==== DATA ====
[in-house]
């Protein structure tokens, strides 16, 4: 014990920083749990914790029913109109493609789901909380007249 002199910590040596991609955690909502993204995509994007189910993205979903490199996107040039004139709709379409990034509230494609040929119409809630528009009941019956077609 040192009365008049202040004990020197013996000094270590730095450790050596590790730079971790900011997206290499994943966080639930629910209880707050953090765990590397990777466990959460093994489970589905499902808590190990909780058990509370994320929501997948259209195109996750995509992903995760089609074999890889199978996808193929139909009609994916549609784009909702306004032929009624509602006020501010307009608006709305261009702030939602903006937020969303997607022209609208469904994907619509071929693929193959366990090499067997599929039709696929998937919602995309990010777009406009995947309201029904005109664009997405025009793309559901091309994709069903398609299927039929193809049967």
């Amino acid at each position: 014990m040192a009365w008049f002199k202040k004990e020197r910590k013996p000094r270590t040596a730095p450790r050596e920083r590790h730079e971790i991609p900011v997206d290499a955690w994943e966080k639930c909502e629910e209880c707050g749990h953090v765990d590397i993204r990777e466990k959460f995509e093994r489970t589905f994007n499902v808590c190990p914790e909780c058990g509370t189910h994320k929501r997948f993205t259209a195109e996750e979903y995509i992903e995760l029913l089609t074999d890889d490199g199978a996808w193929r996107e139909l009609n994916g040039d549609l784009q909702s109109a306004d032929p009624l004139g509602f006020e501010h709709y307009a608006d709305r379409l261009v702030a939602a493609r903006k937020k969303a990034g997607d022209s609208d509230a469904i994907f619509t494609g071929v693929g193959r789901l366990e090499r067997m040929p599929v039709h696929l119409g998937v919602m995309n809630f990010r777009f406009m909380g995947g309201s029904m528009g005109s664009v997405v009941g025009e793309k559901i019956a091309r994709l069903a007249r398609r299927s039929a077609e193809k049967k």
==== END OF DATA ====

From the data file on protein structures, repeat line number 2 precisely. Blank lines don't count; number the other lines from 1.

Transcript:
């Protein structure tokens, strides 16, 4: 014990920083749990914790029913109109493609789901909380007249 002199910590040596991609955690909502993204995509994007189910993205979903490199996107040039004139709709379409990034509230494609040929119409809630528009009941019956077609 040192009365008049202040004990020197013996000094270590730095450790050596590790730079971790900011997206290499994943966080639930629910209880707050953090765990590397990777466990959460093994489970589905499902808590190990909780058990509370994320929501997948259209195109996750995509992903995760089609074999890889199978996808193929139909009609994916549609784009909702306004032929009624509602006020501010307009608006709305261009702030939602903006937020969303997607022209609208469904994907619509071929693929193959366990090499067997599929039709696929998937919602995309990010777009406009995947309201029904005109664009997405025009793309559901091309994709069903398609299927039929193809049967």